Playa de los Muertos
Situated between two coastal villages, Carboneras and Agua Amarga, and roughly 55 minutes by car from Almeria, Playa de los Muertos has appeared more than once in lists of not only the best beaches in Spain, but also the best beaches in all of Europe.
Despite its sinister name, the “Beach of the Dead”, which stems from the time of pirates and shipwrecks, Playa de los Muertos is a haven for the living. Located within Cabo de Gata nature reserve, visitors will find the beach to be as pristine as any in the country, with no facilities or amenities.
However, this sun-soaked stretch of near-white sand, which gets finer the closer to the Mediterranean you step, runs almost straight for 1.2 kilometres and averages 30 metres in width, meaning the only time Playa de los Muertos feels crowded is during the height of summer.
Its Mediterranean waters contain only a handful of easy to spot submerged rocks, although the beach does slope rapidly into the sea, and children should be careful to avoid getting out of their depth. Offshore currents also mean that only the strongest of swimmers should consider entering the water when the wind is high.
A favourite spot with the region’s wedding photographers, the beach is hidden from view behind volcanic coastal hills. It is reached along one of two footpaths, neither of which are the easiest to traverse with large quantities of gear, or small children of pushchair age. A short steep path runs directly from the car park, while a longer slightly easier one reaches the beach from the tourist office. Their relatively difficulty means you should have sturdy footwear with you, and makes Playa de los Muertos unfortunately inaccessible for those with physical disabilities. As a result, most visitors are younger Spaniards on holiday.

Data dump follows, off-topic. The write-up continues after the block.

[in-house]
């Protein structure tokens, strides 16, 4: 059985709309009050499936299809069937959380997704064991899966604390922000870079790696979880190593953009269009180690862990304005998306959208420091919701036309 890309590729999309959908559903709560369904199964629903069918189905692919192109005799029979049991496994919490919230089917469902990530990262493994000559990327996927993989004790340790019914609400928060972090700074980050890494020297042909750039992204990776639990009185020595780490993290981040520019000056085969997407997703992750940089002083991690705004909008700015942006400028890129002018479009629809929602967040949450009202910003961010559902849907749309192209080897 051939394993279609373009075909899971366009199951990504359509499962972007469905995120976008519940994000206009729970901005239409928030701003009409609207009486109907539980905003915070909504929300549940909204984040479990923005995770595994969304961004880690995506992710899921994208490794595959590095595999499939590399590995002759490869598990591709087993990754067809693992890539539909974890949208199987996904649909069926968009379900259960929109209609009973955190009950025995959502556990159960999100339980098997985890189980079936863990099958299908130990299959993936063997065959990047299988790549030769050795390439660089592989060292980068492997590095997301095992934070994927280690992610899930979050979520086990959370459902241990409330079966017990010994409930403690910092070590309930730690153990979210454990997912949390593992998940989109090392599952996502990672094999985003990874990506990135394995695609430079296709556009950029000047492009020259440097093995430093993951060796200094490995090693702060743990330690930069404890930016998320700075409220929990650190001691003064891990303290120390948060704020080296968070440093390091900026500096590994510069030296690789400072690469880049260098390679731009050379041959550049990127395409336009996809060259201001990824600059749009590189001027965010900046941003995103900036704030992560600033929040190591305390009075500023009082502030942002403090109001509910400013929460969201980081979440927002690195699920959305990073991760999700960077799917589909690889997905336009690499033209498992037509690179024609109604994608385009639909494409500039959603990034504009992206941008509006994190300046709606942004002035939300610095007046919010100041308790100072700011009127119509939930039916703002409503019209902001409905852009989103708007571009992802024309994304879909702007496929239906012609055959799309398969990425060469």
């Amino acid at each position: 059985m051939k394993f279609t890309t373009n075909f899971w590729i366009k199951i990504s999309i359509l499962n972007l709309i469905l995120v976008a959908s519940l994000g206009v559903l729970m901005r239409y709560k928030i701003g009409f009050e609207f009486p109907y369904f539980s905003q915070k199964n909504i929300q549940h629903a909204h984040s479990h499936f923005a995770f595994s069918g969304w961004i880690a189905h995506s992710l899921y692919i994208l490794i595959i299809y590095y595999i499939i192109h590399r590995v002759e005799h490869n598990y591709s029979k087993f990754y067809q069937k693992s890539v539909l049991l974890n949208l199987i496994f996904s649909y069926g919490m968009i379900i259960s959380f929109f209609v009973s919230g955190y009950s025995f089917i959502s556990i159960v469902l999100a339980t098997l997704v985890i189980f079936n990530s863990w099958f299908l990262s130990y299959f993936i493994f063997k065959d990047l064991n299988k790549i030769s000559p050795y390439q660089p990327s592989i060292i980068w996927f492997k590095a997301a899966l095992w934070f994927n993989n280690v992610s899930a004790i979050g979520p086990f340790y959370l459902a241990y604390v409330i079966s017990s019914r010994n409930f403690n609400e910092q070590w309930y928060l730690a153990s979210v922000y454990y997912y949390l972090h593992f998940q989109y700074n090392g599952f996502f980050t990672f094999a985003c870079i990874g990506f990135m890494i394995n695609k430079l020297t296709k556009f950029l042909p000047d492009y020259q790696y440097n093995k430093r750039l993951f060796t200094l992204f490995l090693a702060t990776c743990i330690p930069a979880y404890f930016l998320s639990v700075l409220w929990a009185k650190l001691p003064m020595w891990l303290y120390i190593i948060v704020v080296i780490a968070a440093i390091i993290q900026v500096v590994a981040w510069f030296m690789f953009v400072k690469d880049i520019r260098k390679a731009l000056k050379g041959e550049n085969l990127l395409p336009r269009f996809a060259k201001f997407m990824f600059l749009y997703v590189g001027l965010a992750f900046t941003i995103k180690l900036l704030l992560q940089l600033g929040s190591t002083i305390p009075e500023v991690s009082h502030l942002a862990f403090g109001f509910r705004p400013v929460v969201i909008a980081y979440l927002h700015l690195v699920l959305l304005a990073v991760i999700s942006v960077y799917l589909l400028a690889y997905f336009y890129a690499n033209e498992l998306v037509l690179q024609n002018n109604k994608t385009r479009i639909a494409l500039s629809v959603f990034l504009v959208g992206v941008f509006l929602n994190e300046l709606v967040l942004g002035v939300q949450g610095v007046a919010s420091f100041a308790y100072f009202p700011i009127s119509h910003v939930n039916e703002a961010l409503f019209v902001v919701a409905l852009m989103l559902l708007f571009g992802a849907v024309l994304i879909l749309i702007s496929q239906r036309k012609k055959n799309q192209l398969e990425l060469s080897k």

Once on the beach, visitors will find a semi-separate area of sand beyond a large rock. Just 90 metres in length, it is called Cala del Peñon Cortado. It offers a little more shelter, and is where most of the bodyboarding takes place on the beach. In the opposite direction is a bay some 200 metres long known as Cala Salinicas, which can be accessed by sea via kayak, or overland via another short footpath.
Nudists tend to linger around the more distant end of the beach. A coral reef on the crater of an extinct underwater volcano just offshore attracts scuba divers to this part of the Andalusia coast too.
- Diving & snorkelling
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